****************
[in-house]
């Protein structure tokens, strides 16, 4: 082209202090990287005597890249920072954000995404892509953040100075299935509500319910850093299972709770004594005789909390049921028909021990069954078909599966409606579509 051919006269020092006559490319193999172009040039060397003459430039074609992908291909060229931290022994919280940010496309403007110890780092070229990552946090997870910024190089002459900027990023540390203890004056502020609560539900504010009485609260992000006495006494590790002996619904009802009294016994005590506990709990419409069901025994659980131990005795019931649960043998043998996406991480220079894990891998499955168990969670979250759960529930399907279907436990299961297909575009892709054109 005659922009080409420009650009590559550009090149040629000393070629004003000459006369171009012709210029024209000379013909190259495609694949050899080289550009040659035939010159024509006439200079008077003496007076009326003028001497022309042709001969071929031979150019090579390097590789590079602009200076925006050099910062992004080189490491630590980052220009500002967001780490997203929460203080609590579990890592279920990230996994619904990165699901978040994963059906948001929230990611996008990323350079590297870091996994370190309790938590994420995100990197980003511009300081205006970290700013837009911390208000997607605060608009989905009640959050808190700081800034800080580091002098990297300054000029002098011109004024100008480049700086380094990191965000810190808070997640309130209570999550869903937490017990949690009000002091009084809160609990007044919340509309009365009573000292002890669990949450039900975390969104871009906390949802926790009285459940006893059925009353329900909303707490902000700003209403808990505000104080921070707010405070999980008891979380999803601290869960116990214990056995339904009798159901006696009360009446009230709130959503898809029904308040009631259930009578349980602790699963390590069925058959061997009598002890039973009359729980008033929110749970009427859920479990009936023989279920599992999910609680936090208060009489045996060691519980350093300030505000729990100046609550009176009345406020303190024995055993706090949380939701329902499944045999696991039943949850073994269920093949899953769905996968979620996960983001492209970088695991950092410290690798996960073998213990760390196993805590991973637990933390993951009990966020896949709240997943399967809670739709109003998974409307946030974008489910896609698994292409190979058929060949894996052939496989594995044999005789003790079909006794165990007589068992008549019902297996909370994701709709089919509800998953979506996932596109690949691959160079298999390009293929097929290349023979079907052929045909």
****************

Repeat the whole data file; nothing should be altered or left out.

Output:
[in-house]
């Protein structure tokens, strides 16, 4: 082209202090990287005597890249920072954000995404892509953040100075299935509500319910850093299972709770004594005789909390049921028909021990069954078909599966409606579509 051919006269020092006559490319193999172009040039060397003459430039074609992908291909060229931290022994919280940010496309403007110890780092070229990552946090997870910024190089002459900027990023540390203890004056502020609560539900504010009485609260992000006495006494590790002996619904009802009294016994005590506990709990419409069901025994659980131990005795019931649960043998043998996406991480220079894990891998499955168990969670979250759960529930399907279907436990299961297909575009892709054109 005659922009080409420009650009590559550009090149040629000393070629004003000459006369171009012709210029024209000379013909190259495609694949050899080289550009040659035939010159024509006439200079008077003496007076009326003028001497022309042709001969071929031979150019090579390097590789590079602009200076925006050099910062992004080189490491630590980052220009500002967001780490997203929460203080609590579990890592279920990230996994619904990165699901978040994963059906948001929230990611996008990323350079590297870091996994370190309790938590994420995100990197980003511009300081205006970290700013837009911390208000997607605060608009989905009640959050808190700081800034800080580091002098990297300054000029002098011109004024100008480049700086380094990191965000810190808070997640309130209570999550869903937490017990949690009000002091009084809160609990007044919340509309009365009573000292002890669990949450039900975390969104871009906390949802926790009285459940006893059925009353329900909303707490902000700003209403808990505000104080921070707010405070999980008891979380999803601290869960116990214990056995339904009798159901006696009360009446009230709130959503898809029904308040009631259930009578349980602790699963390590069925058959061997009598002890039973009359729980008033929110749970009427859920479990009936023989279920599992999910609680936090208060009489045996060691519980350093300030505000729990100046609550009176009345406020303190024995055993706090949380939701329902499944045999696991039943949850073994269920093949899953769905996968979620996960983001492209970088695991950092410290690798996960073998213990760390196993805590991973637990933390993951009990966020896949709240997943399967809670739709109003998974409307946030974008489910896609698994292409190979058929060949894996052939496989594995044999005789003790079909006794165990007589068992008549019902297996909370994701709709089919509800998953979506996932596109690949691959160079298999390009293929097929290349023979079907052929045909």